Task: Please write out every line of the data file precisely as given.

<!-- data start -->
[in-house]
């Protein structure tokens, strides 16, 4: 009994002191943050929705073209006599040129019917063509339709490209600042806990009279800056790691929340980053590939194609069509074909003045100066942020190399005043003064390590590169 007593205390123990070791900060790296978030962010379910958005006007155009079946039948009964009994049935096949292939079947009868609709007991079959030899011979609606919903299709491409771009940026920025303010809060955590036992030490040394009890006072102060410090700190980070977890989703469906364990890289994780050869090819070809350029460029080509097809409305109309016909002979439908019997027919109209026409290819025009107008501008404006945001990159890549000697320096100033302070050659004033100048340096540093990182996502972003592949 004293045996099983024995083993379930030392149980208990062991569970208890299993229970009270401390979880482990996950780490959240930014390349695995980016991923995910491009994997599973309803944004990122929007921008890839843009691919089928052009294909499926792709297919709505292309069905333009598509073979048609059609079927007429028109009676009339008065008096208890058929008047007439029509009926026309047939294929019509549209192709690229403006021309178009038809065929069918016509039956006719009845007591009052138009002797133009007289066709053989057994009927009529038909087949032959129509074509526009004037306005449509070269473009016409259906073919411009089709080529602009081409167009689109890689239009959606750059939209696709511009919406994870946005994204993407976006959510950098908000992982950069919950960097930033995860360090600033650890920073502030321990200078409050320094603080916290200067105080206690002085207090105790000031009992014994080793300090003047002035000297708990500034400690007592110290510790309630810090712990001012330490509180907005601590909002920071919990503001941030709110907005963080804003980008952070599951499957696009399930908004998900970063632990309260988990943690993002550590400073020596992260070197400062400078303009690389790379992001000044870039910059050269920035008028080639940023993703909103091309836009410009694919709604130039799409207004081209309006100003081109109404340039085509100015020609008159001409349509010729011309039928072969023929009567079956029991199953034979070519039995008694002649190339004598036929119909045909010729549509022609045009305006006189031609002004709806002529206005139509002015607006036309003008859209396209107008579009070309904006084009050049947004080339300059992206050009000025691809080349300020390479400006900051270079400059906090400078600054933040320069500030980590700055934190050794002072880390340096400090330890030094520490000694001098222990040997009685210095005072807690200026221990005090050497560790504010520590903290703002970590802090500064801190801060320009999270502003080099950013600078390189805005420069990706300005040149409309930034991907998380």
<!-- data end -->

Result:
[in-house]
């Protein structure tokens, strides 16, 4: 009994002191943050929705073209006599040129019917063509339709490209600042806990009279800056790691929340980053590939194609069509074909003045100066942020190399005043003064390590590169 007593205390123990070791900060790296978030962010379910958005006007155009079946039948009964009994049935096949292939079947009868609709007991079959030899011979609606919903299709491409771009940026920025303010809060955590036992030490040394009890006072102060410090700190980070977890989703469906364990890289994780050869090819070809350029460029080509097809409305109309016909002979439908019997027919109209026409290819025009107008501008404006945001990159890549000697320096100033302070050659004033100048340096540093990182996502972003592949 004293045996099983024995083993379930030392149980208990062991569970208890299993229970009270401390979880482990996950780490959240930014390349695995980016991923995910491009994997599973309803944004990122929007921008890839843009691919089928052009294909499926792709297919709505292309069905333009598509073979048609059609079927007429028109009676009339008065008096208890058929008047007439029509009926026309047939294929019509549209192709690229403006021309178009038809065929069918016509039956006719009845007591009052138009002797133009007289066709053989057994009927009529038909087949032959129509074509526009004037306005449509070269473009016409259906073919411009089709080529602009081409167009689109890689239009959606750059939209696709511009919406994870946005994204993407976006959510950098908000992982950069919950960097930033995860360090600033650890920073502030321990200078409050320094603080916290200067105080206690002085207090105790000031009992014994080793300090003047002035000297708990500034400690007592110290510790309630810090712990001012330490509180907005601590909002920071919990503001941030709110907005963080804003980008952070599951499957696009399930908004998900970063632990309260988990943690993002550590400073020596992260070197400062400078303009690389790379992001000044870039910059050269920035008028080639940023993703909103091309836009410009694919709604130039799409207004081209309006100003081109109404340039085509100015020609008159001409349509010729011309039928072969023929009567079956029991199953034979070519039995008694002649190339004598036929119909045909010729549509022609045009305006006189031609002004709806002529206005139509002015607006036309003008859209396209107008579009070309904006084009050049947004080339300059992206050009000025691809080349300020390479400006900051270079400059906090400078600054933040320069500030980590700055934190050794002072880390340096400090330890030094520490000694001098222990040997009685210095005072807690200026221990005090050497560790504010520590903290703002970590802090500064801190801060320009999270502003080099950013600078390189805005420069990706300005040149409309930034991907998380």